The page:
3. R-CHOP treatment with pegfilgrastim prophylaxis

Overall, 765 patients (77.6%) completed six cycles of R-CHOP in this study, which was not significantly different from that in the PROCESS cohort (73.2%, p=0.069) (Table 3). In terms of dose delay, 179 patients (18.1%) experienced dose delay of > 3 days, and 119 patients (12%) had a dose delay of > 5 days (Table 3). In the PROCESS cohort, more patients experienced treatment delay (> 3 days in 23.7% and > 5 days in 16.5%) than that in this cohort. As for dose reduction of > 20%, this cohort showed a slightly higher doxorubicin reduction tendency compared to the PROCESS cohort (19.5% vs. 15.5%, p=0.062). This is because 60 patients (6.1%) were treated with R-miniCHOP [21] and more patients initially started R-CHOP at a reduced dose of doxorubicin (18.9%) and cyclophosphamide (12.4%) in this cohort than did patients in the PROCESS cohort. However, in the subsequent cycles, only 0.6% and 0.9% of patients experienced a dose reduction of > 20% for doxorubicin and cyclophosphamide, respectively. In contrast, fewer patients started treatment with a reduced dose of doxorubicin and cyclophosphamide (6.8% and 6.2%, respectively) in the PROCESS cohort, but more patients experienced a reduction of doxorubicin and cyclophosphamide (8.7% and 8.9%, respectively) in the subsequent cycles. Accordingly, the proportion of patients with ARDI of ≥ 80% did not differ between the two cohorts (73.2% in this cohort vs. 70.9% in the PROCESS cohort, p=0.353) (Table 3).

4. Risk factors for FN in patients treated with or without pegfilgrastim prophylaxis

We analyzed the risk factors for FN according to the use of pegfilgrastim prophylaxis. In the PROCESS cohort, age ≥ 65 years, Eastern Cooperative Oncology Group (ECOG) performance status ≥ 2, lactate dehydrogenase (LDH) elevation, and albumin level < 3.5 mg/dL were significant risk factors for FN in the univariate analysis (p < 0.05) (Table 4). In the multivariate analysis, age (hazard ratio [HR], 4.308; 95% confidence interval [CI], 2.719 to 6.826) and performance status (HR, 2.500; 95% CI, 1.072 to 5.832) were significant (Table 5). In this cohort, age ≥ 65 years, female sex, ECOG performance status ≥ 2, LDH elevation, and albumin level < 3.5 mg/dL were significantly associated with FN in the univariate analysis. In the multivariate analysis, age ≥ 65 years (HR, 2.550; 95% CI, 2.719 to 6.826), female sex (HR, 1.505; 95% CI, 1.068 to 2.316), ECOG performance status ≥ 2 (HR, 2.376; 95% CI, 1.380 to 4.092), and albumin level < 3.5 mg/dL (HR, 2.987; 95% CI, 2.017 to 4.396) remained significant.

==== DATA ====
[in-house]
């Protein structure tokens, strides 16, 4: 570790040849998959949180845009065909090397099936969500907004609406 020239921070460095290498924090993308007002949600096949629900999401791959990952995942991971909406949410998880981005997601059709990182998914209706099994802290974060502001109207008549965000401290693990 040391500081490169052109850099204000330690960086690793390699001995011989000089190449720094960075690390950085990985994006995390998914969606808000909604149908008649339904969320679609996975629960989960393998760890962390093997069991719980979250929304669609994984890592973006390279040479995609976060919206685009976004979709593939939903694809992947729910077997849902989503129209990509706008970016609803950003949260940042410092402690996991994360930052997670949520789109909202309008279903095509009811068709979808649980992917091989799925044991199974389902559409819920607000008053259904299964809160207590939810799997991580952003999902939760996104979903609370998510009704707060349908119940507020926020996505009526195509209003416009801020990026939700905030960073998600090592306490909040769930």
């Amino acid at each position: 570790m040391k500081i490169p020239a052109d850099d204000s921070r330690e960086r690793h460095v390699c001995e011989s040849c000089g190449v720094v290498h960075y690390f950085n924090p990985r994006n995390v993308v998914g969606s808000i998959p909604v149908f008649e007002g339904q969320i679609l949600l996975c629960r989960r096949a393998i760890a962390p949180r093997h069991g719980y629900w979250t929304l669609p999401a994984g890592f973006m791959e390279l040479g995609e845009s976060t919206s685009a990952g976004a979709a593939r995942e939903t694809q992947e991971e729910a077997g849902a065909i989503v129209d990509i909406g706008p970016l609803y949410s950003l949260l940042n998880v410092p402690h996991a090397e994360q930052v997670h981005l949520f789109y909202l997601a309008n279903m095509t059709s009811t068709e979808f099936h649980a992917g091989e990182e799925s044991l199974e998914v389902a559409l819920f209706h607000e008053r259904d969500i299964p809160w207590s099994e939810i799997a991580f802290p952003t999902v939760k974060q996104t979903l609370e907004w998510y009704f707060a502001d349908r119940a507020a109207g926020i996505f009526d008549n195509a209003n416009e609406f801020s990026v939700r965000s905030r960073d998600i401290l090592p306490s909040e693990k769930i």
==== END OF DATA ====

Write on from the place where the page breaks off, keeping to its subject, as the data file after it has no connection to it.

5. Treatment outcome and survival

The overall response rate with R-CHOP in this cohort was 90.9% (complete response, 80.6%; partial response, 10.3%), which was not different from that in the PROCESS cohort [18]. At the time of analysis, 707 patients (71.7%) who were being followed up were alive, with a median follow-up duration of 44 months. The four-year OS and PFS rates in this cohort were 73.9% and 69.4%, respectively. In the PROCESS cohort, 451 patients (93.0%) were available for full survival analysis, with median follow-up duration of 47 months for the survivors. We performed PSM to compare survival between the two cohorts. After PSM with the parameters of IPI and sex, the OS and PFS rated of 245 patients from each cohort were compared (S1 Table). The 4-year OS and PFS rates of the two cohorts after PSM were not significantly different (OS: 73.0% in this cohort vs. 71.9 in the PROCESS cohort, p=0.545; PFS: 69.5% in this cohort vs. 68.8% in the PROCESS cohort, p=0.616) (Fig. 3A and B). However, for patients aged ≥ 75 years, the 4-year OS and PFS rates of this cohort were higher than those of the PROCESS cohort (OS: 49.6% vs. 33.7%, p=0.032; PFS: 44.2% vs. 30.3% p=0.047) (Fig. 3C and D).